Victorians will get better access to important legal services, life-changing support and faster access to fair and open justice – no matter where they live or how much they earn.
The Victorian Budget 2022/23 will invest more than $300 million to improve court systems, respond to demand across the justice system, improve community safety, support victims and provide better court services in regional areas.
Victoria’s courts will receive more than $41 million in funding to help clear case backlogs caused by the pandemic, when a number of in-person court services were deferred to keep the community safe.
Central Victorians will have access to specialist courts and services closer to home thanks to nearly $20 million for the new purpose-built Bendigo Law Courts.
A new Assessment and Referral Court (ARC) and Koori Court will be set up – increasing the number of court rooms and judicial staff, resolving disputes faster and better responding to mental health and cultural needs.
In response to a key recommendation from the Royal Commission into Victoria’s Mental Health System, more than $20 million will expand the ARC List to more Magistrates’ Court of Victoria headquarter locations – giving people with complex mental health concerns a better way to have their justice and other needs addressed appropriately.
This expansion will create jobs, help people get specialist mental health support to address their offending and decrease response times within the justice system.
Having a responsive VCAT system that delivers outcomes quickly for Victorians is vital, especially for those with residential tenancy matters. To tackle growing case lists, the Budget will invest $21 million for VCAT members to hear more matters.
Frontline services like Victoria Legal Aid, the Office of Public Prosecutions, Victoria Police and Corrections Victoria will also share in a further $59 million to support the new resources provided to courts and VCAT.
The Independent Broad-based Anti-corruption Commission will receive $32.1 million to provide certainty of funding and ensure it operates effectively into the future.
An additional $15.8 million will increase the base funding for the Victorian Inspectorate to continue to drive systemic improvements across all integrity bodies under its oversight.
The Budget also ensures that the Victorian Ombudsman can continue its important work.
Our system should work to protect victims and not drive them away. Funding of $14 million will help survivors of sexual offending get the support they need to seek justice in a way that doesn’t retraumatise them. A new online reporting system for sexual offences will be designed, giving victims another way to record their experience.
The Budget provides more than $5 million to continue life-changing therapeutic justice programs, including the Ballarat and Shepparton Drug Courts. This investment will also continue the Court Integrated Services Program pilot at the County Court – helping more Victorians break the cycle of reoffending and get their lives back on track.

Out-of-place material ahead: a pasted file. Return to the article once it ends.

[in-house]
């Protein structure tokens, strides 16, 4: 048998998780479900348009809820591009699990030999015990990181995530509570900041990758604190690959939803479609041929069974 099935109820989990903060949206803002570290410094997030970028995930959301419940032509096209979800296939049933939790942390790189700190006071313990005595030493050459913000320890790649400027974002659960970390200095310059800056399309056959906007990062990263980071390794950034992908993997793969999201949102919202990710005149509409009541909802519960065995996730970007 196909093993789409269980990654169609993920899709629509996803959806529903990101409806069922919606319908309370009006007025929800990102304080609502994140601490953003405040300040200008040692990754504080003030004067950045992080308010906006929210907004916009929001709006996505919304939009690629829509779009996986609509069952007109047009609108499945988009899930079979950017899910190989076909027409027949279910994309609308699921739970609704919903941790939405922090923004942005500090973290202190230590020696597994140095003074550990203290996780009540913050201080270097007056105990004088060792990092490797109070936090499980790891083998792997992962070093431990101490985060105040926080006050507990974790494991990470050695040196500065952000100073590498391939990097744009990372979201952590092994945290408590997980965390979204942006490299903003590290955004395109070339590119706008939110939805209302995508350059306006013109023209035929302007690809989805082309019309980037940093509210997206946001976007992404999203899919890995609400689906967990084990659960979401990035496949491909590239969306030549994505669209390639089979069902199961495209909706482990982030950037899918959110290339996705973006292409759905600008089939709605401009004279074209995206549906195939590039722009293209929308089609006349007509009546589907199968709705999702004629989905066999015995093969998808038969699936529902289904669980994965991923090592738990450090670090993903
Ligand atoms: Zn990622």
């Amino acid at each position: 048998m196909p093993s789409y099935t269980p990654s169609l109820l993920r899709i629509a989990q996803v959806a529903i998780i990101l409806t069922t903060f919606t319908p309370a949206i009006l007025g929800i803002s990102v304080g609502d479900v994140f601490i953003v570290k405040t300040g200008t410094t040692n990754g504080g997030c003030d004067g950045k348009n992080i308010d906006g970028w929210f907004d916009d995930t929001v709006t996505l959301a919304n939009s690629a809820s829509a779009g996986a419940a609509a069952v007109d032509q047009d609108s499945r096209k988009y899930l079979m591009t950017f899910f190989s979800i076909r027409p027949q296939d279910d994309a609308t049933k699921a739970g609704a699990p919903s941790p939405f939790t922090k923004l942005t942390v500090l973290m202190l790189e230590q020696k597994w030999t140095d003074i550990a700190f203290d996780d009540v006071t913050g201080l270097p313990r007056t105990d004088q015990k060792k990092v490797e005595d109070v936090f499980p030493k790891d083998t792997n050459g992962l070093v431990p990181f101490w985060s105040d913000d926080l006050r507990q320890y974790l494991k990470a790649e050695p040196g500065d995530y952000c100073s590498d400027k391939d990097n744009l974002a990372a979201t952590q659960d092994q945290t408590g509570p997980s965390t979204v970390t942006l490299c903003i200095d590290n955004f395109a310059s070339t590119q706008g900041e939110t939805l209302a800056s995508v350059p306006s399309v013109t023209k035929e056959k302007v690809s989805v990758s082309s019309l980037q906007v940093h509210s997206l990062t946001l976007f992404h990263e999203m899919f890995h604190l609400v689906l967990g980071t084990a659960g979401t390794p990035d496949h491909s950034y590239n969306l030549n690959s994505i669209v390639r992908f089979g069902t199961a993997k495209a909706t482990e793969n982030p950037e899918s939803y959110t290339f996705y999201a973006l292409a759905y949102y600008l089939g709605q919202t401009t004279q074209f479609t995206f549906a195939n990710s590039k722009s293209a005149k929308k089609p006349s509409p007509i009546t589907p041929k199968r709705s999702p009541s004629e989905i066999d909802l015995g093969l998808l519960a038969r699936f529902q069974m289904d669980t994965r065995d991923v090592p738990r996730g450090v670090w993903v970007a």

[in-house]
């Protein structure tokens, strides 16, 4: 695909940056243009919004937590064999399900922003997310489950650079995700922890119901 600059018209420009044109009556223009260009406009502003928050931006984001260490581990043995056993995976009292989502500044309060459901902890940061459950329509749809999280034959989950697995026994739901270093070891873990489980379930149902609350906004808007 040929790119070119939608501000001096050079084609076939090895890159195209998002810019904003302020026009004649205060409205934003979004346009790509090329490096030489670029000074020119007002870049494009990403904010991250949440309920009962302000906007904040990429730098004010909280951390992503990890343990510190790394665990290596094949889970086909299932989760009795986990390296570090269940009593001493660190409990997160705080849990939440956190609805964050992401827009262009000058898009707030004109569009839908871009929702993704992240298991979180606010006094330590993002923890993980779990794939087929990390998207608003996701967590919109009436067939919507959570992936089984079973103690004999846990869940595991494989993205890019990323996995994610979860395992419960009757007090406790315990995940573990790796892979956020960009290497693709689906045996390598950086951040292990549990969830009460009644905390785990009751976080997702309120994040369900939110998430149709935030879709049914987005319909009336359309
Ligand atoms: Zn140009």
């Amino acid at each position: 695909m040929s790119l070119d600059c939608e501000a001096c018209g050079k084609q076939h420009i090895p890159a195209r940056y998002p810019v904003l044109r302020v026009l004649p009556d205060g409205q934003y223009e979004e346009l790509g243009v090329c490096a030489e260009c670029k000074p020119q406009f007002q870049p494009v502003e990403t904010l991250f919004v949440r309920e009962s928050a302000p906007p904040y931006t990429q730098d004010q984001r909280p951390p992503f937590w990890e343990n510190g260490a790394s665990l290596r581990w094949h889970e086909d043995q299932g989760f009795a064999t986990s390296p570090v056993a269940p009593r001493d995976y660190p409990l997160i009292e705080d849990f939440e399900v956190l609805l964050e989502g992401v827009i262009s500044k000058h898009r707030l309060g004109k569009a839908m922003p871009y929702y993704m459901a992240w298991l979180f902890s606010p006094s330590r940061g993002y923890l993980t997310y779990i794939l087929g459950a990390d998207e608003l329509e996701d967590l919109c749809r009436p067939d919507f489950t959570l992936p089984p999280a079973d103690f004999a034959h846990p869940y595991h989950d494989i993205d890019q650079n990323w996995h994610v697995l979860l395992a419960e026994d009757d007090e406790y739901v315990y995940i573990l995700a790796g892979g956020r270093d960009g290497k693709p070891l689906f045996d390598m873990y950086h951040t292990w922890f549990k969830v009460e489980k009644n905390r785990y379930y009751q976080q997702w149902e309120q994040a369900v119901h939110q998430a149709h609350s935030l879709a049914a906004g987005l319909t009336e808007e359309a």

Community legal centres will receive $6.5 million to keep helping vulnerable Victorians navigate the justice system so they don’t have to do it on their own.
To keep holding offenders to account and supporting victims of crime, the Office of Public Prosecutions will receive nearly $22 million to create new positions for more solicitors, paralegals and legal clerks to help the courts drive down criminal trial backlogs, and upgrades to digital systems to meet demand for digital evidence processing.
We’ve driven down the number of children in custody and as part of this continuing effort, the Labor Government will improve access to justice for children and their families by investing $8 million to support the Youth Control Order and Intensive Bail Order programs and registry staff to continue active case management.
A further $1.6 million will go towards a new after-hours online Children's Court to help children who have offended stay out of custody and get their lives back on track.
Victorians with a disability who require guardianship and support services will be supported with more than $13 million to continue the Office of the Public Advocate’s services, including specialist disability advisers and the independent third person program.
The Budget will fund a specialist LGBTIQ+ Legal Service at the Pride Centre that will provide legal advice and representation and outreach services across a range of areas for LGBTIQ+ people experiencing discrimination and disadvantage, including those otherwise unable to afford legal services.
The Worker Screening and Births Deaths and Marriages units will receive more than $12 million to meet call‑taking demand to protect children and help Victorians get access to some of the most important documents they need in life.
The Budget delivers on the Labor Government’s promise of more than $4 million to shape a redress scheme for people subjected to historical forced adoptions, provide crisis counselling and establish a hardship fund for mothers affected by forced adoption in exceptional circumstances.
Quotes attributable to Attorney‑General Jaclyn Symes
“Every Victorian should be able to navigate justice services quickly and easily. We’re making sure Victorians can get the specialist help and advice they need, when they need it – no matter where they live or what they earn.”
“The way our justice system has adapted to the challenges of the pandemic has been nothing short of extraordinary – we’ll keep working with the courts and VCAT to clear backlogs and deliver faster outcomes for Victorians.”
Reviewed 03 May 2022